I’ve sampled Willa Cather recently after a knowledgeable friend suggested she might be a sleeper candidate for the greatest American novelist. Well, after reading My Antonia and The Professor’s House I have to say, I don’t see it. There are particular things about both books that did not grab me, but to sum up my reaction, I’ll borrow a concept from Harold Bloom, who wrote in his introduction to The Western Canon that one quality shared by all canonical texts is their fundamental strangeness, their unlikeness to anything that came before them. I just did not find there to be much at all strange about either Cather novel.I did, though, find her writing to be affecting and original when depicting the landscapes of her stories – the American southwest in The Professor’s House and the Nebraska plains in My Antonia. She has a talent for melding her characters with their surroundings, so that their lives appear as consequential, and as fleeting, as a summer’s growth of corn. From My Antonia:The windy springs and the blazing summers, one after another, had enriched and mellowed that flat tableland; all the human effort that had gone into it was coming back in long, sweeping lines of fertility. The changes seemed beautiful and harmonious to me; it was like watching the growth of a great man or a great idea. I recognized every tree and sandbank and rugged draw. I found that I remembered the conformation of the land as one remembers the modeling of human faces.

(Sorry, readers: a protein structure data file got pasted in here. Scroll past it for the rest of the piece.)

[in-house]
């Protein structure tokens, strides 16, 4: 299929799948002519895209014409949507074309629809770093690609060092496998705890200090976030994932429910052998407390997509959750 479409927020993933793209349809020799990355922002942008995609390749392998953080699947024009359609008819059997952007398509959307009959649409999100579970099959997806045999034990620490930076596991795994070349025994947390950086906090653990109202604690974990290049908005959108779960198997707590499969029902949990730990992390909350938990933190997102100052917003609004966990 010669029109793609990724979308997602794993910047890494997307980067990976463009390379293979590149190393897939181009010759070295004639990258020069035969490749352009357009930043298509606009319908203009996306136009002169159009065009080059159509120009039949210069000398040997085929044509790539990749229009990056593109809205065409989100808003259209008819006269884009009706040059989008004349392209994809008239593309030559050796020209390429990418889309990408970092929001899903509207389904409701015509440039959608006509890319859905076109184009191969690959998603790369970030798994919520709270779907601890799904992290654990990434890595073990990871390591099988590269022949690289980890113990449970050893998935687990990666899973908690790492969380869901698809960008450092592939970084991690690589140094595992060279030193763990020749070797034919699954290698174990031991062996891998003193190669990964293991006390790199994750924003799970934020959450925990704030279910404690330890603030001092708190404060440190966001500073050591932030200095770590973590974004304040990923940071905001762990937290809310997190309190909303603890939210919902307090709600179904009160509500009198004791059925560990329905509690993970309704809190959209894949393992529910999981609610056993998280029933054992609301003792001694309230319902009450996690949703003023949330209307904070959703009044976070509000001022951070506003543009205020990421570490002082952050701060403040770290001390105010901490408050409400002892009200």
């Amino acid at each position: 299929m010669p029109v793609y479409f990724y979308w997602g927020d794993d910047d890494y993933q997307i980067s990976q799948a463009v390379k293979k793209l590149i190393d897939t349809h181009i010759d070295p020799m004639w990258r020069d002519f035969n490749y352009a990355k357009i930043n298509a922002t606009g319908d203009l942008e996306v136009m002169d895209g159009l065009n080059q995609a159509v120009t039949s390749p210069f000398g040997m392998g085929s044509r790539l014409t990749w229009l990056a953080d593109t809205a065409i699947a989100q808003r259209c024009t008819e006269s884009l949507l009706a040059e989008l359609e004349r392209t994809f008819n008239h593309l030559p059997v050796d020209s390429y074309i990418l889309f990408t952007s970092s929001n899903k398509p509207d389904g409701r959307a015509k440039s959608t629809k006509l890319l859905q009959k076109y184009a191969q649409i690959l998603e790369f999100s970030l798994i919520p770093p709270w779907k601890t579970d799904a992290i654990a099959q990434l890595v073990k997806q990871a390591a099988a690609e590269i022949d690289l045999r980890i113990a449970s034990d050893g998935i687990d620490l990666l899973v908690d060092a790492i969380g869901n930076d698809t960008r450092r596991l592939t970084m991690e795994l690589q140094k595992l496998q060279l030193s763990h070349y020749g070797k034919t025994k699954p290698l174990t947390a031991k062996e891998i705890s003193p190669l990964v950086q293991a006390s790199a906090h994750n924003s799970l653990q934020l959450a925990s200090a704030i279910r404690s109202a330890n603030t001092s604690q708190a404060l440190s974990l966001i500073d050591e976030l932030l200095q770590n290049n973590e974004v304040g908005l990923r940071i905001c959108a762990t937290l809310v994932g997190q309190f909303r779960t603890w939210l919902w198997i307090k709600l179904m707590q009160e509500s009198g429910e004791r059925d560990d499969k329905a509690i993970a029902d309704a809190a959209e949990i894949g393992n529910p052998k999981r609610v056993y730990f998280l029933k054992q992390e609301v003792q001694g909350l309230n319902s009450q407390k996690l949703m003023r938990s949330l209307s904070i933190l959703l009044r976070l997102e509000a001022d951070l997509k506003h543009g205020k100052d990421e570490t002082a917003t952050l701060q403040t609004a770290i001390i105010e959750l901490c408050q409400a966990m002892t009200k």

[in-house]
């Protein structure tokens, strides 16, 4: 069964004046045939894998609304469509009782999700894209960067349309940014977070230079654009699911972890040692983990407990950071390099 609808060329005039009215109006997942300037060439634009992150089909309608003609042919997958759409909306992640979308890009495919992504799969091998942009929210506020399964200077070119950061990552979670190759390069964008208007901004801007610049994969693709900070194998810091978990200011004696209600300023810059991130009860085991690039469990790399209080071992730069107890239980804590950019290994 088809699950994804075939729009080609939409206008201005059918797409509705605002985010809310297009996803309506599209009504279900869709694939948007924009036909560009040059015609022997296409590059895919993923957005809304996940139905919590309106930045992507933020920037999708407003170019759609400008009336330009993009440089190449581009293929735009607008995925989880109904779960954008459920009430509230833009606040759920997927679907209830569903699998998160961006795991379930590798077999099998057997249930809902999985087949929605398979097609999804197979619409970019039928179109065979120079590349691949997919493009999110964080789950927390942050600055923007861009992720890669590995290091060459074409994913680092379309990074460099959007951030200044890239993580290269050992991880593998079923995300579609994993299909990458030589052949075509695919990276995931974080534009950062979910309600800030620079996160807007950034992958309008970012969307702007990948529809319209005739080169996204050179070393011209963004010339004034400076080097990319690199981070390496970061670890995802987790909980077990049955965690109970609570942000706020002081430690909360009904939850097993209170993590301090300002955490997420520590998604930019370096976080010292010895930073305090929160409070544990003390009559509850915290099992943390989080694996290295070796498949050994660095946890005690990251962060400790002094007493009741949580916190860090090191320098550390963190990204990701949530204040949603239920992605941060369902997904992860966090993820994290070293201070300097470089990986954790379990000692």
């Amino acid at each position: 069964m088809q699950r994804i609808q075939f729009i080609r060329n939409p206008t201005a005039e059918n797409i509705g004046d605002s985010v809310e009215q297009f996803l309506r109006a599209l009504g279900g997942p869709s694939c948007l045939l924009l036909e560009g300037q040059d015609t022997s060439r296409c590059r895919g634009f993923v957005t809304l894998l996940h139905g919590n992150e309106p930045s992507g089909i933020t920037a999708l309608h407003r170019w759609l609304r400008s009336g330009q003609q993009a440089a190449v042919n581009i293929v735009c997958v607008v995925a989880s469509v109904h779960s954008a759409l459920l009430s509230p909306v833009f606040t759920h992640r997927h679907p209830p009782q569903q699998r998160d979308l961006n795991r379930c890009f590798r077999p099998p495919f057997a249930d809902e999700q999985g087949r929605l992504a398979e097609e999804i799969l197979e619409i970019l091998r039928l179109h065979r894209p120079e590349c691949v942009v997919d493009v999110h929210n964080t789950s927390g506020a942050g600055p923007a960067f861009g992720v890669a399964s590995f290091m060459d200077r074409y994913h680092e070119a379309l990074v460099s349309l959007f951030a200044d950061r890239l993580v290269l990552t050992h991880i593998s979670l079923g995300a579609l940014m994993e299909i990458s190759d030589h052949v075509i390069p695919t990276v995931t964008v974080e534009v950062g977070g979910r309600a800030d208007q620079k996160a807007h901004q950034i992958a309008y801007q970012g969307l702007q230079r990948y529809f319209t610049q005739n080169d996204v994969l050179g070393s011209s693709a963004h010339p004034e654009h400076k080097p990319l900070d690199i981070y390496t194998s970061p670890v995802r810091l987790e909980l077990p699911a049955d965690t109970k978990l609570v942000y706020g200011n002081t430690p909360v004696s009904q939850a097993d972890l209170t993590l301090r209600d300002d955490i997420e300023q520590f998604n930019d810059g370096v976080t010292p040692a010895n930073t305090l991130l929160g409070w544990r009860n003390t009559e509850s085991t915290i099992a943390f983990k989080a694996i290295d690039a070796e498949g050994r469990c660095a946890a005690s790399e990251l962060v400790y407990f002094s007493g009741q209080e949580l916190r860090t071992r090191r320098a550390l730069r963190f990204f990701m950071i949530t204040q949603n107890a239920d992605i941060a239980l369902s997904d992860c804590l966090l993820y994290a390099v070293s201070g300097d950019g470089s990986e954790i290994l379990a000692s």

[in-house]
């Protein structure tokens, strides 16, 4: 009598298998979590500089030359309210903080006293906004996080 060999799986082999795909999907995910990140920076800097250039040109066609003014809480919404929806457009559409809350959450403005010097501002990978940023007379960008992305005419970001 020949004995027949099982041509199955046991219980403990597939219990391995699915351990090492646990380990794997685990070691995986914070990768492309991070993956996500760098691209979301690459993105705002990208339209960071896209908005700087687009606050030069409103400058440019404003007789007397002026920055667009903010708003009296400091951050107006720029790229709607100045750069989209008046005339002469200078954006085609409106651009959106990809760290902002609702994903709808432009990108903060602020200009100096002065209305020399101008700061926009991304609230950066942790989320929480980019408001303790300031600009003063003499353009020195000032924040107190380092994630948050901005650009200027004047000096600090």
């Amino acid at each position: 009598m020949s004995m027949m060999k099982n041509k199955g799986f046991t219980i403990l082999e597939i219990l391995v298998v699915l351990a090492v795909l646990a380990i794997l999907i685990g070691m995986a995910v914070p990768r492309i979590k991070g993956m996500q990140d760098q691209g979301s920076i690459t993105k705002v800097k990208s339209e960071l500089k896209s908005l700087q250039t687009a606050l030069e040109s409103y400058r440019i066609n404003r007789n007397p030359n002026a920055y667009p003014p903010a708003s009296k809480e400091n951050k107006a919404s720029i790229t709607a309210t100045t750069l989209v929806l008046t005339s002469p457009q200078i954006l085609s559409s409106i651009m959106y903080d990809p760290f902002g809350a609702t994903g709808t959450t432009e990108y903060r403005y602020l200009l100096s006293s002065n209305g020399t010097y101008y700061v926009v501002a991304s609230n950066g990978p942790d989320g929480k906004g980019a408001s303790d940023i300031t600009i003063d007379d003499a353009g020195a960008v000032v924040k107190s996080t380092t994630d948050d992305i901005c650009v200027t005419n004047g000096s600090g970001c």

Tiffany writes in with this intriguing question:What qualifications does a book have to meet in order to be considered as a classic?This is probably an argument almost as old as the written word. Nearly everyone who reads has an opinion on what should or shouldn’t be a “classic,” and the criteria for this classification shifts with changing times and tastes. Only the very few, special books will be considered classics by generation after generation of readers. It’s safe to say that the halls of academia are where these arguments begin. Academics typically publish their findings in obscure journals, but some go straight to the masses like Harold Bloom, whose book The Western Canon: The Books and School of the Ages seeks “to define the essential masterworks of world literature.” Bloom’s book, when it came out was, as most of these books tend to be, quite controversial. The press, too, plays a role in these discussions. Book critics with long and distinguished careers encounter enough books to make their own judgments about the classics. Lists like Jonathan Yardley’s “State of the Art” add to the public discourse about what makes a book a classic. Publishers come up with lists of classics to get people talking about books; the Modern Library 100 Best Novels of the Century is a recent example. The discussion has even arrived on our televisions. Last summer the BBC put together the Big Read which searched for Britain’s best loved books. Even Oprah reinvented her book club by shifting the focus to classics last year. Oprah fans have read Gabriel Garcia Marquez’s One Hundred Years of Solitude and John Steinbeck’s East of Eden in recent months, and they’ll be reading The Good Earth by Pearl S. Buck next. In the end there aren’t any official rules that determine what is a classic and what isn’t, but if we had to adopt some, I would recommend that we borrow the set of rules put forth by Italo Calvino in his book Why Read the Classics?The classics are those books about which you usually hear people saying: “I’m rereading…” and never “I’m reading…”The classics are those books which constitute a treasured experience for those who have read and loved them; but they remain just as rich an experience for those who reserve the chance to read them for when they are in the best condition to enjoy them.The classics are books which exercise a particular influence, both when they imprint themselves as unforgettable on our imaginations, and when they hide in the layers of memory disguised as the individual’s or the collective unconscious.A classic is a book which with each rereading offers as much a sense of discovery as the first reading.A classic is a book which even when we read it for the first time gives the sense of rereading something we have read before.A classic is a book which has never exhausted all it has to say to its readers.The classics are those books which come to us bearing the aura of previous interpretations, and trailing behind them the traces they have left on the culture or cultures (or just in the languages and customs) through which they have passed.A classic is a work which constantly generates a pulviscular cloud of critical discourse around it, but which always shakes the particles off.The classics are books which, the more we think we know them through hearsay, the more original, unexpected, and innovative we find them when we actually read them.A classic is the term given to any book which comes to represent the whole universe, a book on par with ancient talismans.”Your” classic is a book to which you cannot feel indifferent, and which helps you define yourself in relation even in opposition to it.A classic is a work that comes before other classics; but those who have read other classics first immediately recognize its place in the genealogy of classic works.A classic is a work which relegates the present to a background hum, which at the same time the classics cannot exist without.A classic is a work which persists as background noise even when a present that is totally incompatible with it holds sway.